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Develop local fish market
Northwest Territories/News North - Monday, August 18, 2014
As Russia fights back on North American sanctions on trade with its own ban on the import of seafood from Canada, the Fresh Water Fish Marketing Co-op will have to help harvesters of whitefish from Great Slave Lake find other markets.
While Russia was a big buyer of Canadian whitefish, the global demand for the product is expected to absorb the loss of that market.
So, although the loss of trade to Russia might not hurt fishers on Great Slave Lake, it does point to the fragility of relying on foreign markets.
As the trend is leaning toward creating more secure and local sources for food production around the world, Great Slave fishers should be considering ways to sell more of its product in the NWT – the only market it has control over.
The market in the NWT might not be huge, but there is potential for growth. Indeed, we should have fish caught in the NWT in every grocery store in the territory and on every restaurant menu.
What better way to improve community food security than with a locally-produced product that has very little distance to travel?
It could also have a positive effect on tourism. People visiting from the south or overseas will know we have a reputation for serving some of the best local fish around.
While the loss of the Russian market might not be a serious blow to the fishing industry, it might give us pause to consider how to improve our distribution and sales right here at home.
A side benefit of seeing firsthand the impact the product has on people in the NWT is that might also attract more people to a life on the waters.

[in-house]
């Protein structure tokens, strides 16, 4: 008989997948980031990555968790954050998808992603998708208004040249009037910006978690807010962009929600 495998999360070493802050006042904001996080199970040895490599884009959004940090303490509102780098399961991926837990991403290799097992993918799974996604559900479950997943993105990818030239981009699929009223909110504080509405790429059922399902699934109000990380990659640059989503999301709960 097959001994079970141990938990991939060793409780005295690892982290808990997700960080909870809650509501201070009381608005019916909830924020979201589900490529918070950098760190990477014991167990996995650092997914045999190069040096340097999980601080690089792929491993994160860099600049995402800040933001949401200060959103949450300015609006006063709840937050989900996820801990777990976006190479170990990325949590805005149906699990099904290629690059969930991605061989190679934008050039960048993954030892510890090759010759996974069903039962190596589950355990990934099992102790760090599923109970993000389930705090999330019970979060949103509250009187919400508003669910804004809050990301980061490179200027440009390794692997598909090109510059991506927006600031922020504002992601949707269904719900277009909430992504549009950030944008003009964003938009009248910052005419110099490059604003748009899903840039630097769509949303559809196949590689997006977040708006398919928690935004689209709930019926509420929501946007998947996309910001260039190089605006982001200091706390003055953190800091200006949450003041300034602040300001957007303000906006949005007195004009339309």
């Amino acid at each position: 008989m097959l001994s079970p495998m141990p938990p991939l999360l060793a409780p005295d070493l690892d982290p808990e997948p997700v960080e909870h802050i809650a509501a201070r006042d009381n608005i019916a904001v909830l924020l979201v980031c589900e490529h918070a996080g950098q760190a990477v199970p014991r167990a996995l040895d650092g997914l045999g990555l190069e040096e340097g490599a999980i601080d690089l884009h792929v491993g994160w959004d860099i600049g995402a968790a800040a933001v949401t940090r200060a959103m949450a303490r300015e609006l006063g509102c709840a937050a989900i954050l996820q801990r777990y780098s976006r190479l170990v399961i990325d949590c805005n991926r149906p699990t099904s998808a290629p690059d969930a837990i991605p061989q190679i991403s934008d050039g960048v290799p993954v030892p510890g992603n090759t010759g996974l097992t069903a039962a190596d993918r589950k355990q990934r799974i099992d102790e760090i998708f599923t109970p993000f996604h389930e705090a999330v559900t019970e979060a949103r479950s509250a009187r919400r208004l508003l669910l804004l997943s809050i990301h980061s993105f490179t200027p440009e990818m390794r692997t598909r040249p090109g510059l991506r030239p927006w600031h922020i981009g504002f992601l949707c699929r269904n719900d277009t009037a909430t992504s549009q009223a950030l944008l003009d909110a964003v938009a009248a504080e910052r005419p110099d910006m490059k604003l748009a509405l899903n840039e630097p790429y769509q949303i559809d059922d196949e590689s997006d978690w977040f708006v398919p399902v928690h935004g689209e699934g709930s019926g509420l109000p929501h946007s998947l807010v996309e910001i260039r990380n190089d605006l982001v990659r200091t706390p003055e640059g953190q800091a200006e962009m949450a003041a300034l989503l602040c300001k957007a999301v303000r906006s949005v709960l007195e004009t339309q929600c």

On-the-land treatment cannot replace treatment centre
Northwest Territories/News North - Monday, August 18, 2014
While the Department of Health and Social Services moves ahead with on the land treatment options for drug and alcohol addictions, we commend them for implementing recommendations heard during the minister's forum on addictions.
Unfortunately, we believe such programs must be built in conjunction with a treatment centre and not be used as a replacement.
A pilot project focusing on youth intervention in the Deh Cho is an excellent idea and will hopefully create an atmosphere for improved education and lead to fewer people getting hooked on drugs and alcohol.
However, the territory needs a treatment centre where people can get help over the long term.
Thankfully, Health Minister Glen Abernethy said facility-based treatment is still something the territory believes in, but sending patients to the south cannot be a long-term solution.
Solar-powered freezers are worth pursuing
Nunavut Monday, August 18, 2014
Challenging logistics have been frustrating for Kugaaruk, where efforts to power the community's freezer with sunshine have been stymied on several fronts.
The solar panels, large enough to generate the electricity required to power the freezer during warm summer months, are stuck in Calgary waiting until an aircraft with large enough cargo space to ship the equipment becomes available.
The infrastructure in the community has yet to be installed by Qulliq Energy because the company says it has asked for more information after receiving an application to install connections. And the hamlet has yet to apply to the territorial government for a permit to connect the panels to the grid.
Besides the paperwork and shipping issues, a method must be devised for the hamlet to sell power back to the grid to offset diesel generation because there is an expectation that the panels will generate more electricity than the freezer will require.
Formidable challenges, certainly, but not insurmountable and certainly worth pursuing when one considers the long-term benefits.
In some Nunavut communities, it costs more than $10,000 per month to keep the community freezer operating during the summer months. It is during this time, which coincides with open water season, when hunters and fishers are out on the land and the water catching caribou, Arctic char, beluga and even bowhead whales.